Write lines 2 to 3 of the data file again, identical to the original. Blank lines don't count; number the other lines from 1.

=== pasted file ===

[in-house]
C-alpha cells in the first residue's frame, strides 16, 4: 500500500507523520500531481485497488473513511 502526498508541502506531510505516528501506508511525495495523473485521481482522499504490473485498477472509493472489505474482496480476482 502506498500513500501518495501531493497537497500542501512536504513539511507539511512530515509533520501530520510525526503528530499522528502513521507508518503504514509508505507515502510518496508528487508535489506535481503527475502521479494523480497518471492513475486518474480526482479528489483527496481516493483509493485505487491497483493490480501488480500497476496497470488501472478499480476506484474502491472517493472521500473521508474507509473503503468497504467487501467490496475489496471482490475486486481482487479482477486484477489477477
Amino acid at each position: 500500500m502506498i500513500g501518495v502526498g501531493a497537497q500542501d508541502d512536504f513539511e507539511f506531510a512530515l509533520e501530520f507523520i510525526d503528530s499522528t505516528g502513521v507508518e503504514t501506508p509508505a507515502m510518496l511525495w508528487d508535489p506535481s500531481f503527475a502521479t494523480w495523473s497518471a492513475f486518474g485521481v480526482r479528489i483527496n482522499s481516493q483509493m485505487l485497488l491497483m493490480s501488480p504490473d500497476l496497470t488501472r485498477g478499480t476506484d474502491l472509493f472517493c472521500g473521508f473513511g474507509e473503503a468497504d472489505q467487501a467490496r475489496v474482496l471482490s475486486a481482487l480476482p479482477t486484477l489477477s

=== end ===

C-alpha cells in the first residue's frame, strides 16, 4: 500500500507523520500531481485497488473513511 502526498508541502506531510505516528501506508511525495495523473485521481482522499504490473485498477472509493472489505474482496480476482 502506498500513500501518495501531493497537497500542501512536504513539511507539511512530515509533520501530520510525526503528530499522528502513521507508518503504514509508505507515502510518496508528487508535489506535481503527475502521479494523480497518471492513475486518474480526482479528489483527496481516493483509493485505487491497483493490480501488480500497476496497470488501472478499480476506484474502491472517493472521500473521508474507509473503503468497504467487501467490496475489496471482490475486486481482487479482477486484477489477477
Amino acid at each position: 500500500m502506498i500513500g501518495v502526498g501531493a497537497q500542501d508541502d512536504f513539511e507539511f506531510a512530515l509533520e501530520f507523520i510525526d503528530s499522528t505516528g502513521v507508518e503504514t501506508p509508505a507515502m510518496l511525495w508528487d508535489p506535481s500531481f503527475a502521479t494523480w495523473s497518471a492513475f486518474g485521481v480526482r479528489i483527496n482522499s481516493q483509493m485505487l485497488l491497483m493490480s501488480p504490473d500497476l496497470t488501472r485498477g478499480t476506484d474502491l472509493f472517493c472521500g473521508f473513511g474507509e473503503a468497504d472489505q467487501a467490496r475489496v474482496l471482490s475486486a481482487l480476482p479482477t486484477l489477477s